What’s going on in new media marketing, pulled from social bookmarking site Creativing.com:
This guy at the Twitter account @DavidOnDemand will apparently do anything (legal) that you ask him to do via Twitter. Seems a bit of a stretch realistically, and he’s getting a lot more requests than I’d think anyone would have time to do. Oh yeah, and he works for an ad agency and is doing this to get a free trip to Cannes. I’d guess he’ll have earned the trip. This is a search thread of the latest requests he’s receiving.
A few weeks ago reports came out about Android sales surpassing iPhone sales in Q1 of this year. Now the logically-ensuing usage stats. Most noticeable is the change in share of consumption. The charts are very simple and readable.
While email isn’t quite the killer app is used to be, it’s still highly relevant to most people, including teens. When the PEW research came out, there was a lot of buzz about the email stat saying only 11% of teens email daily. But it says more about their choice of communication platforms than anything, as even in 2006, the figure was only 14%.
I don’t doubt this for a minute. In fact, as the article states, it could be a serious underestimate. What this really means? That the online user experience is going to continue to fragment into more and more devices. These trends also show how computing is becoming less and less a work chore tool, and more and more a way of doing just about anything in life. So the heavy lifting of a desktop become unnecessary (along with the added expense).
My first reaction was, Why have the dock and not just use BlueTooth? Whatever, the point is well made at the end. That to realize the future potential of mobile, think way outside the current structures of content, search, and communications.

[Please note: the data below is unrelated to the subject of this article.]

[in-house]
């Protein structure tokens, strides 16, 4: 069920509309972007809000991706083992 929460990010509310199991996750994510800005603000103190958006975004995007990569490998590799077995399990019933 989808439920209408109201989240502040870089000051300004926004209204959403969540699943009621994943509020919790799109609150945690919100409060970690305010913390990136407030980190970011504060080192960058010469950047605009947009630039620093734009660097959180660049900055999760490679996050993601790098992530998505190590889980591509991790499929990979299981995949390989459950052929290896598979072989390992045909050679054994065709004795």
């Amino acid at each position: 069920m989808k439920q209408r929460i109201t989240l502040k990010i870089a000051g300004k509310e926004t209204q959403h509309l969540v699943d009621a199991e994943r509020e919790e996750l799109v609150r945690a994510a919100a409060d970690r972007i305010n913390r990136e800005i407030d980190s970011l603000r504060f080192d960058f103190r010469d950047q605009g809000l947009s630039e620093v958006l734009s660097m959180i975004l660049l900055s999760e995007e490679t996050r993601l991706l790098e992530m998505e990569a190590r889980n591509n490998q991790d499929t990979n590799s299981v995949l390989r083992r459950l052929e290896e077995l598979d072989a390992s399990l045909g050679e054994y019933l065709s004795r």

A nice animated info graphic featuring the top keywords Tweeted during given World Cup matches. The graphic style and animation of this is great. I think they need to filter out the more obvious words, tho, to make it more varied and tell a deeper story. Check out the England vs. USA match, when USA got their lucky break goal, and the term LOL pops up.
It’s been a little surprising that Twitter hasn’t integrated this long ago, given the rise of location based services. Bottom line is, Tweets can now be sources to a location if the sender OKs it. For a lot of location-oriented companies, there’s a lot of potential here.
The Web has always had more to offer individuals than corporations, and this is an interesting look at how social and mobile developments of the future should extend that trend.
Interesting use of texting to share information among bars, much like they track cheaters in Vegas. Of course, any time you have people sharing info outside the standard law enforcement practices, someone’s going to have issue with it. But I have to credit the police and bar owners for a creative solution to their problem.
Pete Cashmore on Twitter’s advertising model. He writes a good overview of how it works, although the service doesn’t seem that innovative to me. He brings up some good points at the end about how this really excludes the small marketer, and just applies to large brands willing to drop the large $ to get their presence on Twitter. And that’s an interesting distinction from Google, who broke new ground in advertising by doing the opposite. Enabling anyone to play, and on a level field. Understandably, Twitter’s trying to figure the whole revenue thing out, but at this point I don’t see their model as nearly as scalable as Google’s was right out of the box.